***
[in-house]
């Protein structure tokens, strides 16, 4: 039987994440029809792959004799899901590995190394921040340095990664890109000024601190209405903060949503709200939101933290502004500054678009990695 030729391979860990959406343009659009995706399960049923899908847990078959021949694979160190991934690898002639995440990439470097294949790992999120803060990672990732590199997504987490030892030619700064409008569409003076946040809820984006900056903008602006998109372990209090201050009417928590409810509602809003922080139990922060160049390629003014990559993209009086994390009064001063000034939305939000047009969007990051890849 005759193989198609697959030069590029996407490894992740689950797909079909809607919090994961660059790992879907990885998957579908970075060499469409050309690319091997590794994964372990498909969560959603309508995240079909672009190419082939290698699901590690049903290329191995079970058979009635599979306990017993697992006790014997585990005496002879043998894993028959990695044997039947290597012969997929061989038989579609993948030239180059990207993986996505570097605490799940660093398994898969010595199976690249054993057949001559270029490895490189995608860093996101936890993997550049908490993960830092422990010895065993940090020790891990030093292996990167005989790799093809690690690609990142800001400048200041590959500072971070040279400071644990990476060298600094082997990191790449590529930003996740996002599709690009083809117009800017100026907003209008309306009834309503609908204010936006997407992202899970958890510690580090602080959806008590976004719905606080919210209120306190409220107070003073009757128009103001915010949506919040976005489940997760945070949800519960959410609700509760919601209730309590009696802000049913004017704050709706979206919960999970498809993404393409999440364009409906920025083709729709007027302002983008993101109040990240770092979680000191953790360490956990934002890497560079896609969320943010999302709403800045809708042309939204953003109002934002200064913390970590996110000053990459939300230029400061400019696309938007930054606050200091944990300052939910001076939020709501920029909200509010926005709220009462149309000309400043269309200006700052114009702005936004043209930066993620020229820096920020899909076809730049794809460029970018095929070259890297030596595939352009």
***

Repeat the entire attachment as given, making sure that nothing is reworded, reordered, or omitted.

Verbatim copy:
[in-house]
């Protein structure tokens, strides 16, 4: 039987994440029809792959004799899901590995190394921040340095990664890109000024601190209405903060949503709200939101933290502004500054678009990695 030729391979860990959406343009659009995706399960049923899908847990078959021949694979160190991934690898002639995440990439470097294949790992999120803060990672990732590199997504987490030892030619700064409008569409003076946040809820984006900056903008602006998109372990209090201050009417928590409810509602809003922080139990922060160049390629003014990559993209009086994390009064001063000034939305939000047009969007990051890849 005759193989198609697959030069590029996407490894992740689950797909079909809607919090994961660059790992879907990885998957579908970075060499469409050309690319091997590794994964372990498909969560959603309508995240079909672009190419082939290698699901590690049903290329191995079970058979009635599979306990017993697992006790014997585990005496002879043998894993028959990695044997039947290597012969997929061989038989579609993948030239180059990207993986996505570097605490799940660093398994898969010595199976690249054993057949001559270029490895490189995608860093996101936890993997550049908490993960830092422990010895065993940090020790891990030093292996990167005989790799093809690690690609990142800001400048200041590959500072971070040279400071644990990476060298600094082997990191790449590529930003996740996002599709690009083809117009800017100026907003209008309306009834309503609908204010936006997407992202899970958890510690580090602080959806008590976004719905606080919210209120306190409220107070003073009757128009103001915010949506919040976005489940997760945070949800519960959410609700509760919601209730309590009696802000049913004017704050709706979206919960999970498809993404393409999440364009409906920025083709729709007027302002983008993101109040990240770092979680000191953790360490956990934002890497560079896609969320943010999302709403800045809708042309939204953003109002934002200064913390970590996110000053990459939300230029400061400019696309938007930054606050200091944990300052939910001076939020709501920029909200509010926005709220009462149309000309400043269309200006700052114009702005936004043209930066993620020229820096920020899909076809730049794809460029970018095929070259890297030596595939352009």